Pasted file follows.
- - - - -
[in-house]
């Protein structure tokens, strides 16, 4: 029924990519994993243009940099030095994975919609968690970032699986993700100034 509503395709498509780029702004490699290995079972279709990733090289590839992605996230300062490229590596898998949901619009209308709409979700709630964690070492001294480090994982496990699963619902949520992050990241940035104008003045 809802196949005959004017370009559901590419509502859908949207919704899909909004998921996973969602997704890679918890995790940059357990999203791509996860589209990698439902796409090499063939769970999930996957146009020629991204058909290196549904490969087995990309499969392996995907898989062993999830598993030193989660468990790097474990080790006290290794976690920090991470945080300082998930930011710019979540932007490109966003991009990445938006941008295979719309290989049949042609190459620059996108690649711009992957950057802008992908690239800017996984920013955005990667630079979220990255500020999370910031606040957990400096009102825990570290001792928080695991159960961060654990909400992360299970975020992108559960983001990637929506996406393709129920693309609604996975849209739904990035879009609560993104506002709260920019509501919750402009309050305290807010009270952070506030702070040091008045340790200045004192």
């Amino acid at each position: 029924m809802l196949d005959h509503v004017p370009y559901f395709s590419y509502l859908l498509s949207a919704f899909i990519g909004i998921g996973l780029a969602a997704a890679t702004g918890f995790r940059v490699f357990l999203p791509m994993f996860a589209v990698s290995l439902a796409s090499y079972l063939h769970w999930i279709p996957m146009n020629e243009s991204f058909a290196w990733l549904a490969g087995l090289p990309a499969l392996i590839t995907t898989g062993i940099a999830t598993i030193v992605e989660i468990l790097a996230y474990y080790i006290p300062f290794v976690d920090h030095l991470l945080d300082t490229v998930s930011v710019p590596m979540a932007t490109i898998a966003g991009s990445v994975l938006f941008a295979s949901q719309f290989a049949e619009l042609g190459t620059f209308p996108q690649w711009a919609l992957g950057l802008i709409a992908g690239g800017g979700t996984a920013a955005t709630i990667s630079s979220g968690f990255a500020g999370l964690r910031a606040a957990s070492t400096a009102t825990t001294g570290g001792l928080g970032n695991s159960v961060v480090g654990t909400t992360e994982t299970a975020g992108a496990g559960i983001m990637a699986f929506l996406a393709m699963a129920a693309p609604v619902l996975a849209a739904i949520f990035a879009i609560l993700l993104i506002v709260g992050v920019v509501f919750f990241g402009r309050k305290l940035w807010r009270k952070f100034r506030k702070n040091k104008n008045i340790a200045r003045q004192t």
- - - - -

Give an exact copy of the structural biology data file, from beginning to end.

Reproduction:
[in-house]
């Protein structure tokens, strides 16, 4: 029924990519994993243009940099030095994975919609968690970032699986993700100034 509503395709498509780029702004490699290995079972279709990733090289590839992605996230300062490229590596898998949901619009209308709409979700709630964690070492001294480090994982496990699963619902949520992050990241940035104008003045 809802196949005959004017370009559901590419509502859908949207919704899909909004998921996973969602997704890679918890995790940059357990999203791509996860589209990698439902796409090499063939769970999930996957146009020629991204058909290196549904490969087995990309499969392996995907898989062993999830598993030193989660468990790097474990080790006290290794976690920090991470945080300082998930930011710019979540932007490109966003991009990445938006941008295979719309290989049949042609190459620059996108690649711009992957950057802008992908690239800017996984920013955005990667630079979220990255500020999370910031606040957990400096009102825990570290001792928080695991159960961060654990909400992360299970975020992108559960983001990637929506996406393709129920693309609604996975849209739904990035879009609560993104506002709260920019509501919750402009309050305290807010009270952070506030702070040091008045340790200045004192």
């Amino acid at each position: 029924m809802l196949d005959h509503v004017p370009y559901f395709s590419y509502l859908l498509s949207a919704f899909i990519g909004i998921g996973l780029a969602a997704a890679t702004g918890f995790r940059v490699f357990l999203p791509m994993f996860a589209v990698s290995l439902a796409s090499y079972l063939h769970w999930i279709p996957m146009n020629e243009s991204f058909a290196w990733l549904a490969g087995l090289p990309a499969l392996i590839t995907t898989g062993i940099a999830t598993i030193v992605e989660i468990l790097a996230y474990y080790i006290p300062f290794v976690d920090h030095l991470l945080d300082t490229v998930s930011v710019p590596m979540a932007t490109i898998a966003g991009s990445v994975l938006f941008a295979s949901q719309f290989a049949e619009l042609g190459t620059f209308p996108q690649w711009a919609l992957g950057l802008i709409a992908g690239g800017g979700t996984a920013a955005t709630i990667s630079s979220g968690f990255a500020g999370l964690r910031a606040a957990s070492t400096a009102t825990t001294g570290g001792l928080g970032n695991s159960v961060v480090g654990t909400t992360e994982t299970a975020g992108a496990g559960i983001m990637a699986f929506l996406a393709m699963a129920a693309p609604v619902l996975a849209a739904i949520f990035a879009i609560l993700l993104i506002v709260g992050v920019v509501f919750f990241g402009r309050k305290l940035w807010r009270k952070f100034r506030k702070n040091k104008n008045i340790a200045r003045q004192t």